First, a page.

Lateral epicondylitis, also termed as "tennis elbow," is the most common cause of elbow pain and dysfunction, mainly resulting from repetitive gripping or wrist extension during various activities. The exact pathogenesis remains largely elusive with putative tendinosis, a symptomatic degenerative process of the local tendon.
Tennis elbow is estimated to affect 1-3% of the adult population each year and is more common in the dominant arm. It is generally regarded as an overus … Lateral epicondylitis, or tennis elbow is a common condition that presents with pain and tenderness around the common extensor origin of the elbow.
Materials and Methods. This is a retrospective case series consists of 24 consecutive patients that underwent surgical treatment for resistant tennis elbow, between June 2011 and July 2013 at our hospital (Bone and Joint Reconstruction Research Center, Shafa Orthopedic Hospital, Iran University of Medical Sciences, Tehran, IR Iran).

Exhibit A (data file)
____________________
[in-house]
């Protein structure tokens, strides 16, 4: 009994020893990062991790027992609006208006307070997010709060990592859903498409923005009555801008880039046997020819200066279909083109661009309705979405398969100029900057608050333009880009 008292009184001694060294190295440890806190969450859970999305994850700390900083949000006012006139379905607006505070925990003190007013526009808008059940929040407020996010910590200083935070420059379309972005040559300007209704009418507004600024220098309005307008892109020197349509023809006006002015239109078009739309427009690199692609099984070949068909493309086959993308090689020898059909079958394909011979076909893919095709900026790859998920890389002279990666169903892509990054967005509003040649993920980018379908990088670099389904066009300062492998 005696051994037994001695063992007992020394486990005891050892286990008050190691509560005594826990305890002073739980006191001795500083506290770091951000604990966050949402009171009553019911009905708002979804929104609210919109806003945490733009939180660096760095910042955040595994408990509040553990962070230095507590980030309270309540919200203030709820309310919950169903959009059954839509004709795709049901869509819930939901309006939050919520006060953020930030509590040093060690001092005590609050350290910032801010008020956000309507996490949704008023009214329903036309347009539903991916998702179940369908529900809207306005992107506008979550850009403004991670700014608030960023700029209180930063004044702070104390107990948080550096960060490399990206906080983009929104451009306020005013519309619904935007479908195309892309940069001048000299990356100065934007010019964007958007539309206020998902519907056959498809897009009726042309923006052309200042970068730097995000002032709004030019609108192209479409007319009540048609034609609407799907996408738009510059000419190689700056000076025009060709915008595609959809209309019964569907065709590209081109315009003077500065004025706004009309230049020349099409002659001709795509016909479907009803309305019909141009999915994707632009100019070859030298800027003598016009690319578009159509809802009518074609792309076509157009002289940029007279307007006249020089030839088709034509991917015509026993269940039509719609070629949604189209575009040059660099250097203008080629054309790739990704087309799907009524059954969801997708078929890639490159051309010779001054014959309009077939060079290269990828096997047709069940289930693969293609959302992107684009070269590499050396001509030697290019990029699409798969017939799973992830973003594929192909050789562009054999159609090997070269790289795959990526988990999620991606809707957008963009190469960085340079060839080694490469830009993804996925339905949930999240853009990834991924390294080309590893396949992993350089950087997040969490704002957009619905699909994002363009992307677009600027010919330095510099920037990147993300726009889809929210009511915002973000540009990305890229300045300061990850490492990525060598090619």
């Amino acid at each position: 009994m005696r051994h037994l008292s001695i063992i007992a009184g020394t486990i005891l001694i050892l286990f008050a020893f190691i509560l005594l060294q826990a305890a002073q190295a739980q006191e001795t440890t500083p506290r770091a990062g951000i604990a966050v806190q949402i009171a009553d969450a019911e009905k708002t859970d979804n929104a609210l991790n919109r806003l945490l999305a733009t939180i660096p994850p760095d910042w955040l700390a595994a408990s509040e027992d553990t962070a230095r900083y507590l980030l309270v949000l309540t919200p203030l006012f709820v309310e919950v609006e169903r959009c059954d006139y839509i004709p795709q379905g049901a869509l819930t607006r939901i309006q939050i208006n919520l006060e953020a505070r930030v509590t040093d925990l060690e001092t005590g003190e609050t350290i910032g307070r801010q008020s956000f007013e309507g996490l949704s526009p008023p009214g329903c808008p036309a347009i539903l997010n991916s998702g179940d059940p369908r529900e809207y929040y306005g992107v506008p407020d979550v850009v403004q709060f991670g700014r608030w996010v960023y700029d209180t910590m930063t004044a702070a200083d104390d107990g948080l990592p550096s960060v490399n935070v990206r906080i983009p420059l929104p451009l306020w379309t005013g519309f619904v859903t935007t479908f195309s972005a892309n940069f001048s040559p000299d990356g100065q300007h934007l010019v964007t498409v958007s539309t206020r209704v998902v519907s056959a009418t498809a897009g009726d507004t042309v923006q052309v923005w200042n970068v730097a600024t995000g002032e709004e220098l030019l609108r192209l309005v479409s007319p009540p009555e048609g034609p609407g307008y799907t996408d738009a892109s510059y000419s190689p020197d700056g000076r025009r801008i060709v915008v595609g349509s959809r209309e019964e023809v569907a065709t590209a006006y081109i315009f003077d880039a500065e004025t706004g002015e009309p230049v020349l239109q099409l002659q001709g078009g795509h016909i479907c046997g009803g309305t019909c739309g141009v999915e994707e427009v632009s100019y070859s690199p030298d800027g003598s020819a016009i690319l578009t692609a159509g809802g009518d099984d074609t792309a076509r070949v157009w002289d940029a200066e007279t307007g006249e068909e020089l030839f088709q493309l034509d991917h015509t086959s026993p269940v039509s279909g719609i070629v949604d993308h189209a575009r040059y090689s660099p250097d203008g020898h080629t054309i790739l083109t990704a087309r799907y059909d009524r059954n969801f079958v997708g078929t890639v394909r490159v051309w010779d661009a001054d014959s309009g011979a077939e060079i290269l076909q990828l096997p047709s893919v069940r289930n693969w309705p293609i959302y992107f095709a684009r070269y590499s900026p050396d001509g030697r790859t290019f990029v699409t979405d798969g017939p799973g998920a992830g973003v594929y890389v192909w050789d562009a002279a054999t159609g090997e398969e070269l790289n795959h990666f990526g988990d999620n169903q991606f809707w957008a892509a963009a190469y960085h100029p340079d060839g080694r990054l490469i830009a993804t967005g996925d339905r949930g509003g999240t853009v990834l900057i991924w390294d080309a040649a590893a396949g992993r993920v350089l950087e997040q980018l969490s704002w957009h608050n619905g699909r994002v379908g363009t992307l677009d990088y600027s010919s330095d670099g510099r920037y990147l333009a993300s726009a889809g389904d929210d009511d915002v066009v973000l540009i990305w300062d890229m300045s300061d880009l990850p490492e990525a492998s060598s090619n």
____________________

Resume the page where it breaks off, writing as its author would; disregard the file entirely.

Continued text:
There is no one good, quick treatment for tennis elbow. In fact, a great variety of methods are available to relieve its pain. One's patient must be taught to understand there is no instant cure and that the pain may take many weeks and even months to resolve. If cooperation is lacking, so will be a “cure.”
Stage 1: Bend your elbow to 90 degrees and support your forearm on a table with your wrist placed at the edge. Stage 2: Straighten your elbow slightly. Continue to support your arm on the table. Stage 3: Fully straighten your elbow and lift your arm so that it is no longer supported by the table. Step-by-step directions to be followed for each stage
Initial treatment. Cut back on movements and activities that cause pain in the affected elbow, forearm, and wrist. For additional pain relief, apply ice to the epicondyle for 15 to 20 minutes every four to six hours for the first day or so. Oral over-the-counter pain relievers (ibuprofen, naproxen, aspirin, and acetaminophen) may also help, but ...